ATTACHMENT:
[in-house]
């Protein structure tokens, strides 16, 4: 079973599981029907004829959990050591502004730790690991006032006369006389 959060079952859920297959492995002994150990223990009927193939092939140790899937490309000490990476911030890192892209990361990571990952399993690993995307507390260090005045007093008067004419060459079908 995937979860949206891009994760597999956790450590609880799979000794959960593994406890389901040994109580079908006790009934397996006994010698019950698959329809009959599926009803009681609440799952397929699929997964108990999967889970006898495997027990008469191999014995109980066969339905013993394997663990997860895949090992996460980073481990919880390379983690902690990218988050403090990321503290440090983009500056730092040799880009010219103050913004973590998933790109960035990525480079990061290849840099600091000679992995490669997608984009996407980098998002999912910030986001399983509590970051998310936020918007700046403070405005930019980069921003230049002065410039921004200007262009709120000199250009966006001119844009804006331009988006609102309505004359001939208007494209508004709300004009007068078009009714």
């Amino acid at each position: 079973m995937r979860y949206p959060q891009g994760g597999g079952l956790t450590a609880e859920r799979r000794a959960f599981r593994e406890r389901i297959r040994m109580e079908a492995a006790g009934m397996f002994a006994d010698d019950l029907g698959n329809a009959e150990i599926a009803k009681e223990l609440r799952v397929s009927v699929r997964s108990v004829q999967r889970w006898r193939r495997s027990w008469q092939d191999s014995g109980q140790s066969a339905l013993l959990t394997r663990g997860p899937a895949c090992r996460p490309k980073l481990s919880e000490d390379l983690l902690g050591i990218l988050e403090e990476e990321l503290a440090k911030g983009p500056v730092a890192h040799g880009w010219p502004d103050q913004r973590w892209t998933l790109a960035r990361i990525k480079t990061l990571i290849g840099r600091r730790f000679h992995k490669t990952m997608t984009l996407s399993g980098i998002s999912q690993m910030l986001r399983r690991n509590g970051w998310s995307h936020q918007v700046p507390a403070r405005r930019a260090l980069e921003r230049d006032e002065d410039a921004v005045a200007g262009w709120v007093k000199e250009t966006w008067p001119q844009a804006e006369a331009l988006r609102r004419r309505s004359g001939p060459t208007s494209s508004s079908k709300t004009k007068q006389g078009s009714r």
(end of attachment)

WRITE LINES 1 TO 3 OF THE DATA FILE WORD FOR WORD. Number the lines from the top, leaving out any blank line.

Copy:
[in-house]
């Protein structure tokens, strides 16, 4: 079973599981029907004829959990050591502004730790690991006032006369006389 959060079952859920297959492995002994150990223990009927193939092939140790899937490309000490990476911030890192892209990361990571990952399993690993995307507390260090005045007093008067004419060459079908 995937979860949206891009994760597999956790450590609880799979000794959960593994406890389901040994109580079908006790009934397996006994010698019950698959329809009959599926009803009681609440799952397929699929997964108990999967889970006898495997027990008469191999014995109980066969339905013993394997663990997860895949090992996460980073481990919880390379983690902690990218988050403090990321503290440090983009500056730092040799880009010219103050913004973590998933790109960035990525480079990061290849840099600091000679992995490669997608984009996407980098998002999912910030986001399983509590970051998310936020918007700046403070405005930019980069921003230049002065410039921004200007262009709120000199250009966006001119844009804006331009988006609102309505004359001939208007494209508004709300004009007068078009009714």
């Amino acid at each position: 079973m995937r979860y949206p959060q891009g994760g597999g079952l956790t450590a609880e859920r799979r000794a959960f599981r593994e406890r389901i297959r040994m109580e079908a492995a006790g009934m397996f002994a006994d010698d019950l029907g698959n329809a009959e150990i599926a009803k009681e223990l609440r799952v397929s009927v699929r997964s108990v004829q999967r889970w006898r193939r495997s027990w008469q092939d191999s014995g109980q140790s066969a339905l013993l959990t394997r663990g997860p899937a895949c090992r996460p490309k980073l481990s919880e000490d390379l983690l902690g050591i990218l988050e403090e990476e990321l503290a440090k911030g983009p500056v730092a890192h040799g880009w010219p502004d103050q913004r973590w892209t998933l790109a960035r990361i990525k480079t990061l990571i290849g840099r600091r730790f000679h992995k490669t990952m997608t984009l996407s399993g980098i998002s999912q690993m910030l986001r399983r690991n509590g970051w998310s995307h936020q918007v700046p507390a403070r405005r930019a260090l980069e921003r230049d006032e002065d410039a921004v005045a200007g262009w709120v007093k000199e250009t966006w008067p001119q844009a804006e006369a331009l988006r609102r004419r309505s004359g001939p060459t208007s494209s508004s079908k709300t004009k007068q006389g078009s009714r």